Morse: His final bow

Morse: His final bow

By John Mair,
Thursday, 9th March 2023
Inspector Morse: John Thaw (left) as Detective Chief Inspector Morse with Detective Sergeant Robbie Lewis (Kevin Whately) (credit: ITV)
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John Mair investigates the appeal of one of TV’s greatest crime series as the franchise finally concludes

British television marks the end of an era on 12 March. The Inspector Morse franchise finally comes to an end after close to four decades on screen. The last Endeavour on ITV is the finale after 102 films concerning the Oxford detective.

Inspector Morse, starring John Thaw as the eponymous policeman, has been a staple of ITV’s drama offering since the late 1980s. At its peak, up to 18 million people tuned in to watch the sullen sleuth on Sunday nights. In 2018, Radio Times readers voted it “the greatest crime drama of all time”.

It is thought to have been seen worldwide by 1 billion people in 200 countries. Morse was one of the first big British drama series to successfully cross the Atlantic, where it’s final iteration is part of the Masterpiece strand.

Closer to home, Morse was Oxford and Oxford was Morse.

Its creation was a combination of a wet Welsh holiday and an Oxford pub meet. Colin Dexter wrote the first novel, Last Bus to Woodstock, sheltering from the Cambrian rain while producer Kenny McBain and scriptwriter Anthony Minghella commissioned the first TV film, The Dead in Jericho, from Dexter in the Dew Drop Inn in Oxford’s Summertown. They had already written the script and recced the locations. It was shown in 1987.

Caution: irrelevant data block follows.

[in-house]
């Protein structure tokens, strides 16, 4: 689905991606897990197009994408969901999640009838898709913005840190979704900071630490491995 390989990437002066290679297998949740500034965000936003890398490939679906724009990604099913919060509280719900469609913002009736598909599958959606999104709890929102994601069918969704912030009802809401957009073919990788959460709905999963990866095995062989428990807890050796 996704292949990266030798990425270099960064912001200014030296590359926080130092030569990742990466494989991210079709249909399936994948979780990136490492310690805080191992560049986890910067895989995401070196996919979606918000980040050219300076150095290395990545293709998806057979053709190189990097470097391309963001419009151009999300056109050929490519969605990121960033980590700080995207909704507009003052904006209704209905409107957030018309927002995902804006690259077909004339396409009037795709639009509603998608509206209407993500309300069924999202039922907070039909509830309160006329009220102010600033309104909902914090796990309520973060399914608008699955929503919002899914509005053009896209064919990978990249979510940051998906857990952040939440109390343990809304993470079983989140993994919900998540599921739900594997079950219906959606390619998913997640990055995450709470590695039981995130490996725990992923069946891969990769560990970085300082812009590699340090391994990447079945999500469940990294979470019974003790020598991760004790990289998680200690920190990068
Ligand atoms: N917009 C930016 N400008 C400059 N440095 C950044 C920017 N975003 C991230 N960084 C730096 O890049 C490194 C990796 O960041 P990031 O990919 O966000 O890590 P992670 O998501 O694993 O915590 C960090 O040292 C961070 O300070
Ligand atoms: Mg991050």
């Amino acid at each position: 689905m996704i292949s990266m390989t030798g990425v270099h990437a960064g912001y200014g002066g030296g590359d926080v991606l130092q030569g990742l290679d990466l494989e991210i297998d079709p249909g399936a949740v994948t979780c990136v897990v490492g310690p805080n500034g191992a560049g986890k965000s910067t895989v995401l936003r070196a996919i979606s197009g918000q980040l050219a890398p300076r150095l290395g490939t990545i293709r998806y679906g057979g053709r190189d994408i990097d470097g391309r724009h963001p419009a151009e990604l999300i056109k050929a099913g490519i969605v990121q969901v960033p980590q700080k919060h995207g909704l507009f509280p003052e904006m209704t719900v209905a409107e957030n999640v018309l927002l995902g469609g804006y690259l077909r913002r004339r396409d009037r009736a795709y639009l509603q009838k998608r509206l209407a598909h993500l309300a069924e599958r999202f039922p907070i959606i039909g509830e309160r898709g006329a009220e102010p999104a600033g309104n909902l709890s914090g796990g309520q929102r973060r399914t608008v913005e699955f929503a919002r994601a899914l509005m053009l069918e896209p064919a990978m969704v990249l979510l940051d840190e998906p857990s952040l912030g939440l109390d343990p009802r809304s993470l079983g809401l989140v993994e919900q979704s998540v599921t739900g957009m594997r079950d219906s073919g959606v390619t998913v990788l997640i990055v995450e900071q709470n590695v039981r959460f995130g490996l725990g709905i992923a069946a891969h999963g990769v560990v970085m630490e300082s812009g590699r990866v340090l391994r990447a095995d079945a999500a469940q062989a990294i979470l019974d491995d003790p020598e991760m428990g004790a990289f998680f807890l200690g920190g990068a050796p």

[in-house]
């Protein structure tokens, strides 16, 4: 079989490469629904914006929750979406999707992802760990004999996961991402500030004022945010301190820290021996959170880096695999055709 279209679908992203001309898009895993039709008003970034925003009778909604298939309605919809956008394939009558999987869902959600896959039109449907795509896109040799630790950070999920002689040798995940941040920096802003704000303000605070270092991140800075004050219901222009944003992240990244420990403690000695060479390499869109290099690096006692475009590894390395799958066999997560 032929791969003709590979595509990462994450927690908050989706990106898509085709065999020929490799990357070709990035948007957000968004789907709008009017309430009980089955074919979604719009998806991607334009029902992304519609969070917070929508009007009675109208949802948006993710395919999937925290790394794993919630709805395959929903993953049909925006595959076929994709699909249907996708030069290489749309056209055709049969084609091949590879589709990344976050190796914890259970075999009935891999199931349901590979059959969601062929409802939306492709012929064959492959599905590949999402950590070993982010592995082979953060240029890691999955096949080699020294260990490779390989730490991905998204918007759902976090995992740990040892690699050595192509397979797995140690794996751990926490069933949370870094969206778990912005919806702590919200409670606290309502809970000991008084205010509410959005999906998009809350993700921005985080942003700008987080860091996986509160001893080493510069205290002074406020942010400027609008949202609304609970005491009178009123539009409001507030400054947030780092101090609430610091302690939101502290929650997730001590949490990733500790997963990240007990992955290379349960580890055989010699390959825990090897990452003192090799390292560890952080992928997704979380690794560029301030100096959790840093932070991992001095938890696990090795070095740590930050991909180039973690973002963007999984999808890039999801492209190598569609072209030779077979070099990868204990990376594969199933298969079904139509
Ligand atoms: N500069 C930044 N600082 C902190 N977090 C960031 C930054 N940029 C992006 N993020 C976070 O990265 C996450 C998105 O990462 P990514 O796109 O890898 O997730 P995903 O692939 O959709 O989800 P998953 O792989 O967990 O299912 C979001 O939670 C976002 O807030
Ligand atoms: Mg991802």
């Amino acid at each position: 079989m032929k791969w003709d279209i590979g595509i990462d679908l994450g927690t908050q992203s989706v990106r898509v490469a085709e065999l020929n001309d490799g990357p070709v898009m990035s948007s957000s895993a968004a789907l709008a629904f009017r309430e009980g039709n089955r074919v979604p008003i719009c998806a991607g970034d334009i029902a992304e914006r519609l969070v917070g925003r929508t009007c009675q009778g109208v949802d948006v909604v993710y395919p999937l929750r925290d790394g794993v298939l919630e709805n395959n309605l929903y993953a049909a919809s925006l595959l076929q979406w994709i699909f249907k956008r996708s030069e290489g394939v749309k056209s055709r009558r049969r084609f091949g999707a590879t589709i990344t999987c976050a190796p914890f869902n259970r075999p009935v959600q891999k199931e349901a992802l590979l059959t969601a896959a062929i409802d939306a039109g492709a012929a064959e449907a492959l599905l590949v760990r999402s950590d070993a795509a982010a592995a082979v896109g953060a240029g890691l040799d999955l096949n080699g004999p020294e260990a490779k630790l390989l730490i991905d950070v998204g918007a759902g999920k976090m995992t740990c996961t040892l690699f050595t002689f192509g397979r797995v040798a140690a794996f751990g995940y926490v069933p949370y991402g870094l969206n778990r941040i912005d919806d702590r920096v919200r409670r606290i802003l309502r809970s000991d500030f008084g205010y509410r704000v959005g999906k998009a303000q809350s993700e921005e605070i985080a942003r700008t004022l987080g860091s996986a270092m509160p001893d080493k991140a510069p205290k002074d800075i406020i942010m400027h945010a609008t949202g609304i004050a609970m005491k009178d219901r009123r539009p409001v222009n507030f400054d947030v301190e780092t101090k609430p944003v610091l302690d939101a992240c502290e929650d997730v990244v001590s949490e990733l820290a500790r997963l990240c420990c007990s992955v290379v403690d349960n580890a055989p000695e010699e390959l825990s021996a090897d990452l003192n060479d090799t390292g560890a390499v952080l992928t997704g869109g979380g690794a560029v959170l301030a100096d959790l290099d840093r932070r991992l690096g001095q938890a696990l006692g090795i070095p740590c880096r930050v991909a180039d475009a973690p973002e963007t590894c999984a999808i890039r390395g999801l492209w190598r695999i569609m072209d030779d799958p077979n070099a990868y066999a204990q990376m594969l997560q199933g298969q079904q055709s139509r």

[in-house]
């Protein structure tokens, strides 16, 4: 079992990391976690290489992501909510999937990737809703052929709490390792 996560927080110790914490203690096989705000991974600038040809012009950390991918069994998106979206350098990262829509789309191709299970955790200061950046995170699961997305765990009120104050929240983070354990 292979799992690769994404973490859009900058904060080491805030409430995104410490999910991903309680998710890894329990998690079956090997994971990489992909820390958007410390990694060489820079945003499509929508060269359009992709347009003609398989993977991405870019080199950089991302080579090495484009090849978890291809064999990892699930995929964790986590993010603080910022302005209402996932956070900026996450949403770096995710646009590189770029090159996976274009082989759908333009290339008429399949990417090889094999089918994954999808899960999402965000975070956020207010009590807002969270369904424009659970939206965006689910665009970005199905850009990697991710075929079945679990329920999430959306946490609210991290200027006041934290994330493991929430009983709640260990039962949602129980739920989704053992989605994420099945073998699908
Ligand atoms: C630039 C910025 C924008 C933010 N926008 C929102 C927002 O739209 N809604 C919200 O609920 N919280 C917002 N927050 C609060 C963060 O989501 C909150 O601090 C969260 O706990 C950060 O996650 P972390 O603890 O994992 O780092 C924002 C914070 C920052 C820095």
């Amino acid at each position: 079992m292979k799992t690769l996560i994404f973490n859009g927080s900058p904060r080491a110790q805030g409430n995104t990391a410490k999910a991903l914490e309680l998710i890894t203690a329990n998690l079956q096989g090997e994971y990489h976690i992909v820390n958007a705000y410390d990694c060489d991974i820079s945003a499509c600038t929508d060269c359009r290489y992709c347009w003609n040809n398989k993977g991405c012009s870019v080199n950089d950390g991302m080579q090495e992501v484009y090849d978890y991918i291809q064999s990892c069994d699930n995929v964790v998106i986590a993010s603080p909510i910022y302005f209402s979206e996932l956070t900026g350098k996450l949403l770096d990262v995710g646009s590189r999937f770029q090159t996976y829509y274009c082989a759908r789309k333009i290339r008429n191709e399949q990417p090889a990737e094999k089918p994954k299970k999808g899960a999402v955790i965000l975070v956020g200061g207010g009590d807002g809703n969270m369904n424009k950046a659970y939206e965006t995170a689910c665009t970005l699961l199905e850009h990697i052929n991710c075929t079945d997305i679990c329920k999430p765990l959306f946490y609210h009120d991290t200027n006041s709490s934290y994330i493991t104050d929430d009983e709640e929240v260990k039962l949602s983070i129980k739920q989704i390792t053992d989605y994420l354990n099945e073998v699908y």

From the beginning, the Morse franchise has been a showcase for a galaxy of stellar acting talent – with Thaw, his daughter, Abigail, Kevin Whately (who plays sidekick Lewis), Laurence Fox, Shaun Evans, Roger Allam and Anton Lesser all to the fore. Big-name actors queued up to be on screen with them – Sir John Gielgud, Richard Wilson, Patricia Hodge and Zoë Wannamaker, to name a few.

Behind the camera were such luminaries as Minghella, Ed Childs, Danny Boyle, Julian Mitchell, Jack Gold and Adrian Shergold. 

Dexter played 30-odd Alfred Hitchcock-style cameos in the TV adaptations. He was Morse in miniature: reluctant to buy his round and a crossword addict. Yet he was a crime writer who had not seen the inside of a police station until well into the first series of his creation.

What was the series’ appeal? There are the characters: particularly, the morose Morse (named after Lloyds Bank chairman Sir Jeremy Morse) and his bagman Lewis, not the brightest apple in the picnic basket, but willing to be Morse’s gofer, with an ever-open wallet to buy his boss drinks.

Then there’s the testy relationship with police superiors and, of course, the vintage red Jaguar – reg 248 RPA. It had been an Audi in the books but Thaw insisted that this was not sophisticated enough. Plus, simply good stories and classy direction over two hours, which remains an unusual length for an episode of TV drama.  

But perhaps the biggest hero was the Oxford setting. One thousand years of history, beautiful stone colleges, full of bright people who enjoy intrigue. Oxford colleges can be vicious places – intellectually and physically. At some points in the 1990s, when Morse was on air, Oxford was briefly the murder capital of the world, with one murder a week. The true figure was two per year. Nevertheless, former Guardian editor Alan Rusbridger was warned by his children to walk carefully, when he took over as Principal of Lady Margaret Hall.

Endeavour: Shaun Evans (right) as the young Detective Sergeant Endeavour Morse, with Detective Inspector Fred Thursday (Roger Allam) (credit: ITV)

Never has a setting been better chosen. Inspector Morse was an intellectual, a classical-music lover, aesthete and BA (Oxon) – failed. Oxford college cloisters and quadrangles were his perfect setting in life and death.